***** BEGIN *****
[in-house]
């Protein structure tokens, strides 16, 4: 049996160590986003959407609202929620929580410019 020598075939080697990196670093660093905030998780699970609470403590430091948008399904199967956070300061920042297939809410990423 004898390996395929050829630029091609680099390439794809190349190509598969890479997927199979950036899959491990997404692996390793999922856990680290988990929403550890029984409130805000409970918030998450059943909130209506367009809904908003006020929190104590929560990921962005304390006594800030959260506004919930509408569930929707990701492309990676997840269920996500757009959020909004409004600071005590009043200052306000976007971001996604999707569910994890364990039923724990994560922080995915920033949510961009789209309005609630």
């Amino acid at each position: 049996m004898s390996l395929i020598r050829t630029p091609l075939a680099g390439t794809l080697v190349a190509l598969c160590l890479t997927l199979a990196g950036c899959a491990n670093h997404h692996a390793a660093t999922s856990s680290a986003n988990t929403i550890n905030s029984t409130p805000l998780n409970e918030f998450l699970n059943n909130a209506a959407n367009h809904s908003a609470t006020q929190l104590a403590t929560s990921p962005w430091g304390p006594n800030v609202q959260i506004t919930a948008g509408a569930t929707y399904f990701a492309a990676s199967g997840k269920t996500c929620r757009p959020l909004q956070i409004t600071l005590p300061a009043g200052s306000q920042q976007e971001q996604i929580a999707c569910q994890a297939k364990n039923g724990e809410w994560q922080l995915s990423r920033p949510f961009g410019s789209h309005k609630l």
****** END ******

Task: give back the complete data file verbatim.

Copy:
[in-house]
């Protein structure tokens, strides 16, 4: 049996160590986003959407609202929620929580410019 020598075939080697990196670093660093905030998780699970609470403590430091948008399904199967956070300061920042297939809410990423 004898390996395929050829630029091609680099390439794809190349190509598969890479997927199979950036899959491990997404692996390793999922856990680290988990929403550890029984409130805000409970918030998450059943909130209506367009809904908003006020929190104590929560990921962005304390006594800030959260506004919930509408569930929707990701492309990676997840269920996500757009959020909004409004600071005590009043200052306000976007971001996604999707569910994890364990039923724990994560922080995915920033949510961009789209309005609630």
């Amino acid at each position: 049996m004898s390996l395929i020598r050829t630029p091609l075939a680099g390439t794809l080697v190349a190509l598969c160590l890479t997927l199979a990196g950036c899959a491990n670093h997404h692996a390793a660093t999922s856990s680290a986003n988990t929403i550890n905030s029984t409130p805000l998780n409970e918030f998450l699970n059943n909130a209506a959407n367009h809904s908003a609470t006020q929190l104590a403590t929560s990921p962005w430091g304390p006594n800030v609202q959260i506004t919930a948008g509408a569930t929707y399904f990701a492309a990676s199967g997840k269920t996500c929620r757009p959020l909004q956070i409004t600071l005590p300061a009043g200052s306000q920042q976007e971001q996604i929580a999707c569910q994890a297939k364990n039923g724990e809410w994560q922080l995915s990423r920033p949510f961009g410019s789209h309005k609630l």